Ecovillages are great habitats and support systems for people who want to live environmentally friendlier, happier, healthier lives. One of the most famous modern ecovillages, Findhorn Ecovillage, starts this ecovillage spotlight series.
Ecovillages often combine ecological planning and design with innovative social, political and/or economic systems. Additionally, they often include certain cultural or spiritual goals.
The Global Ecovillage Network (GEN) states, “Ecovillages are urban or rural communities of people, who strive to integrate a supportive social environment with a low-impact way of life. To achieve this, they integrate various aspects of ecological design, permaculture, ecological building, green production, alternative energy, community building practices, and much more.”
Due to their great features but still rather obscure existence, I decided to do this “Ecovillage Spotlight” series to highlight some of the great ecovillages that exist around the world.
The ecovillages that follow show some of the great possibilities that are out there for ecologically friendly, community living.
GEN says that ecovillages are generally based on some combination of three dimensions — Social/Community, Ecological, Cultural/Spiritual.
Findhorn Ecovillage contains aspects of all three dimensions.
Findhorn Ecovillage (aka Findhorn Community) was started in 1962. It is situated in the Findhorn Bay of Moray in Scotland. Its ecological footprint is half the UK’s national average and a 2007 study found that it had the lowest recorded ecological footprint of any community in the industrialised world.
Findhorn includes 61 ecological buildings (including its unique whisky barrel houses — see the two pictures below), 4 wind turbines, a biological Living Machine ® sewage treatment system, the UK’s oldest and largest Community-Supported Agriculture (CSA) system, its own bank and community currency, over 60 community businesses, and much more.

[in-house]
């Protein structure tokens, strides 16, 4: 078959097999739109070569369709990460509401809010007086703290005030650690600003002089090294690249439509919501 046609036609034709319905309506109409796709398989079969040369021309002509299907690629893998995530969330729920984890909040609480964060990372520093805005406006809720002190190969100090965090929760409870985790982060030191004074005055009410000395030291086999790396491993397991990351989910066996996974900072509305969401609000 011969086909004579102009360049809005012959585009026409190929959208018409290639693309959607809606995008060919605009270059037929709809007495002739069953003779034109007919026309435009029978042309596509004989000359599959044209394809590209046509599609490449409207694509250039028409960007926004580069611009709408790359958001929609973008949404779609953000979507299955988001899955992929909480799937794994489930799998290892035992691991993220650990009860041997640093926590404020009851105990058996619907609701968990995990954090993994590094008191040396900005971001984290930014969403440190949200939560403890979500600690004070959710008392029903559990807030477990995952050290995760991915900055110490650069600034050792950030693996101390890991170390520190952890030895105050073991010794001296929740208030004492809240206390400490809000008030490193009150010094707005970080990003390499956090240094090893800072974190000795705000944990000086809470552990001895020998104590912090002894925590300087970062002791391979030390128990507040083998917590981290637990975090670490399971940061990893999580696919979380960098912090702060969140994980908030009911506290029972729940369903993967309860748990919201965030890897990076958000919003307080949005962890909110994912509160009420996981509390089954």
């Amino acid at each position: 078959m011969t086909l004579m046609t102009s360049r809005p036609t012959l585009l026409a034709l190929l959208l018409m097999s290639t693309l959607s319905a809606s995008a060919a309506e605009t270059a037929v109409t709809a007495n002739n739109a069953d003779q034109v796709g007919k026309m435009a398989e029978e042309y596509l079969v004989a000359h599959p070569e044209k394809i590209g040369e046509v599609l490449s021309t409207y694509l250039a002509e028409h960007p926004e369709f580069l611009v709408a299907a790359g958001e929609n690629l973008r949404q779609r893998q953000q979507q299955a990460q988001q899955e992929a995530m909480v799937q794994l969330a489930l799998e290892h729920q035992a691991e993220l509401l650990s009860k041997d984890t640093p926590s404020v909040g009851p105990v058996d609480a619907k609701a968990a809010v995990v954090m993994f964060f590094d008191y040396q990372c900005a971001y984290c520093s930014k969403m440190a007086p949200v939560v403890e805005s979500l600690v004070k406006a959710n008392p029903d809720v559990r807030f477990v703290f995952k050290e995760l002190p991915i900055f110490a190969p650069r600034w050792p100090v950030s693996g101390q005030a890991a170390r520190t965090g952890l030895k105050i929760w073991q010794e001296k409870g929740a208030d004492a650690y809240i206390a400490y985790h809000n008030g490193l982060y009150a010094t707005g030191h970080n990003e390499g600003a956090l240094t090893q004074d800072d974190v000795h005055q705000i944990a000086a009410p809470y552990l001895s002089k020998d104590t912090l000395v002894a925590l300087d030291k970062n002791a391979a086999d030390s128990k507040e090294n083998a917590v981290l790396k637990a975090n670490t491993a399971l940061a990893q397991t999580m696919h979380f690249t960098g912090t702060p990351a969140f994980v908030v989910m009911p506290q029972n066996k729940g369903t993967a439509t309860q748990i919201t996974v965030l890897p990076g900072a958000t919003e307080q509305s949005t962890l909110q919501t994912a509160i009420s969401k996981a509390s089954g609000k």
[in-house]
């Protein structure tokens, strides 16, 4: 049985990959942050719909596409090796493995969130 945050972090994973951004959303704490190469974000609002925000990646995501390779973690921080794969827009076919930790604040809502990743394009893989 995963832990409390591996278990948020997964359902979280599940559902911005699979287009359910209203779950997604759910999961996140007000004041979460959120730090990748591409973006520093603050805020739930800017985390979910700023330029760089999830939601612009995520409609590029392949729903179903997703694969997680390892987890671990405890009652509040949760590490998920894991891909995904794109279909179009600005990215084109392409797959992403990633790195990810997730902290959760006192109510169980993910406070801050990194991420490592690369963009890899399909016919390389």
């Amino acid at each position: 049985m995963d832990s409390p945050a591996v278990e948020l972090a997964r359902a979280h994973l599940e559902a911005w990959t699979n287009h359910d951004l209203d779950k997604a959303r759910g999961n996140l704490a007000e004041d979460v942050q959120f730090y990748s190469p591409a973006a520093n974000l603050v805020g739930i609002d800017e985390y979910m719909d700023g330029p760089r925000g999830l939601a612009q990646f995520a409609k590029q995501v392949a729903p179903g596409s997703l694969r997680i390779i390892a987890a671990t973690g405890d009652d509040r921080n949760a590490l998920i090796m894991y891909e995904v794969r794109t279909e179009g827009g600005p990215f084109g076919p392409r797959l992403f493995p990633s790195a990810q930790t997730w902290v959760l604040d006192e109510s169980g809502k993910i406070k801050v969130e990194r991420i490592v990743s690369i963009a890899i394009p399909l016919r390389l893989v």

The community uses a democratic process of government and involves “diverse organisations and people associated with the community within a 50 mile radius” in its New Findhorn Association. The community has an elected voluntary Council, but, in the end, the community’s affairs really lie within the control of its 360 individual and 32 organisation members.
Findhorn also holds trainings for green buildings, ecovillage design and living, and other sustainability issues. It is used as an education center by universities, schools and professional organisations and hosts over 14,000 visitors a year from 50 different countries (picture of the Findhorn Foundation’s Cluny Hill College campus below).
Additionally, the ecovillage includes a spiritual component as it “grew out of the spiritual practice of the 3 founders, particularly the co-creation with nature work of Dorothy Maclean,” Carin Bolles of the Communications Department says. The inhabitants there often describe the community as a ‘spiritual community’, ‘education centre’, or ecovillage. Carin and others also descirbe the community as an ‘experiential learning center’ because it not only hosts ecovillage trainings but also practical spirituality, dance, and many other types of trainings, workshops and programs.
A great model of ecological living, community governance and business, and social and environmental education, Findhorn is a world leading community or ecovillage.
All images via Findhorn Foundation (special thanks to Carin Bolles).